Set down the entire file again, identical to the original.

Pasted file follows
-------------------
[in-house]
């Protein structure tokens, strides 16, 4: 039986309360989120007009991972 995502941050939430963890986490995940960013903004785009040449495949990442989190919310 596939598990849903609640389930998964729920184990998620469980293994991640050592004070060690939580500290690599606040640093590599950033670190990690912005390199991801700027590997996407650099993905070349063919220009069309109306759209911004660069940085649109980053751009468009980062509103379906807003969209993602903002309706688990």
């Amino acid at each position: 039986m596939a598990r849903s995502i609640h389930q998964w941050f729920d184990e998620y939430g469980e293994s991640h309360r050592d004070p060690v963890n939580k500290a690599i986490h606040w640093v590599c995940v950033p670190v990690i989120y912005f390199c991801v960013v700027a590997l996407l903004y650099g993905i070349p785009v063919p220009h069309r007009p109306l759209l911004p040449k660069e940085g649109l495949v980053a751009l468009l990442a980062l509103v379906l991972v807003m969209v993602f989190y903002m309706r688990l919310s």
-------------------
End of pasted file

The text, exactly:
[in-house]
């Protein structure tokens, strides 16, 4: 039986309360989120007009991972 995502941050939430963890986490995940960013903004785009040449495949990442989190919310 596939598990849903609640389930998964729920184990998620469980293994991640050592004070060690939580500290690599606040640093590599950033670190990690912005390199991801700027590997996407650099993905070349063919220009069309109306759209911004660069940085649109980053751009468009980062509103379906807003969209993602903002309706688990």
């Amino acid at each position: 039986m596939a598990r849903s995502i609640h389930q998964w941050f729920d184990e998620y939430g469980e293994s991640h309360r050592d004070p060690v963890n939580k500290a690599i986490h606040w640093v590599c995940v950033p670190v990690i989120y912005f390199c991801v960013v700027a590997l996407l903004y650099g993905i070349p785009v063919p220009h069309r007009p109306l759209l911004p040449k660069e940085g649109l495949v980053a751009l468009l990442a980062l509103v379906l991972v807003m969209v993602f989190y903002m309706r688990l919310s």